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A Death In The Family

By David Haldane

Nov. 1, 2018

The truth is that I didn’t remember him until I saw him dead. His name was Junelito S. Villondo, but friends called him Juni for short. Nearly every day for a year, Juni came to our house in Punta Bilaras one of the dozens of workers charged with making it home. His particular specialty; stainless welding and metalwork. Last week, our engineer mentioned in passing that Juni had called in sick. Yesterday we went to his funeral.

What happened in the interval, unfortunately, is an all-too-common story in the Philippines. What could happen afterward, tragically, is even more common.

According to his wife, Juni came home one night complaining of back pains and fever. The next day he was having trouble breathing, so they rushed him to the hospital where doctors made a grim discovery: seething with pneumonia, Juni’s lungs were almost entirely filled with water. An emergency surgery could possibly have saved his life, but the family didn’t have that kind of money. So, in a desperate last-ditch effort to keep him breathing, doctors performed a tracheostomy, inserting a tube deep into his windpipe. Writhing in agony, Juni ripped it out and a few hours later was dead. In addition to his wife, he leaves a 12-year-old daughter, eight-year-old son and a baby on the way. He was 36, and their only means of support.

Sitting at the funeral parlor next to his open casket, Juni’s family described his early life. It had been difficult, they said, involving lots of drugs and gang violence. His formal education had stopped after third grade. And yet, somehow, he managed to beat the odds by learning a trade, perfecting his craft and finding work that paid enough to support a family.

My only clear memory of Juni, in fact, is watching him install the metal bars encircling one of the balconies in our master bedroom upstairs. I remember being impressed with his attention to detail; the slow, methodical way in which he performed the task one step at a time, never hurrying, never doubting his own judgment, his dark penetrating eyes focused entirely on the object of his labor – only that, nothing less and nothing more. Wow, I remember thinking, with workers like this we’re in very good hands.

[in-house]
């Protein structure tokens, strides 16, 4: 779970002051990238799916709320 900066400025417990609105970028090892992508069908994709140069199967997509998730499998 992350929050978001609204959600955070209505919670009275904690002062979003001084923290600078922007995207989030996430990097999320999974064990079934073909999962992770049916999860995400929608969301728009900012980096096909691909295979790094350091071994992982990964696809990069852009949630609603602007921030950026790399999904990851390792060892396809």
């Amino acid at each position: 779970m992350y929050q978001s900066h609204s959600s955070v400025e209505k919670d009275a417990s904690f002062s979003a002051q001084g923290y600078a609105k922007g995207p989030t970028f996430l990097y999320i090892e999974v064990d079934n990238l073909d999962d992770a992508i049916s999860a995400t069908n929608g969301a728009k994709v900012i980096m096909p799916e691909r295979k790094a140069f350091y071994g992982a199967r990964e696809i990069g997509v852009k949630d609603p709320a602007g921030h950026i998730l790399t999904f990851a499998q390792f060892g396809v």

Now he’s gone and someone else will have to finish the job.

The funeral was typically Filipino; in one room sat the widow and children, along with assorted relatives, holding a vigil next to Juni’s remains. Like widows everywhere, she occasionally smiled fondly at a visitor’s recollection of her late husband. Then crumpled in tears over his corpse as the reality of what had happened hit home. In an adjacent room, spilling into the yard outside, a crowd of friends and co-workers, many familiar to me, sat drinking beer and holding court. And I couldn’t escape the feeling that this was a family of which I now was an integral part.

So what will happen to Juni’s wife and children without his support? In this culture of poverty, sadly, that remains an open question. One possible outcome; that a relative will step in to take his place. Ivy and I would certainly favor that. In the meantime, the rest of the family will do what we can. And when I sit on that balcony, I’ll think of the man.






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A former Los Angeles Times staff writer and winner of a 2018 Golden Mike award in radio broadcast journalism, David Haldane fell in love with the Philippines on his first visit there in 2003. A few visits later, he also fell in love with the beautiful young Filipina to whom he is now married and, with whom, he has returned many times. David has written extensively about his experiences in the Philippines for several publications including Orange Coast and Islands Magazine. Today he and Ivy, along with their eight-year-old son, Isaac, divide their time between homes in Joshua Tree, California, and Surigao City, Philippines. His award-winning memoir, Nazis & Nudists, recounts, among other things, the courtship of Ivy and finding a place to call home. For David that turned out to be at the tip of a peninsula marking the gateway to Mindanao where he and Ivy are building their dream home next to a lighthouse overlooking the sea. This blog is the chronicle of that adventure.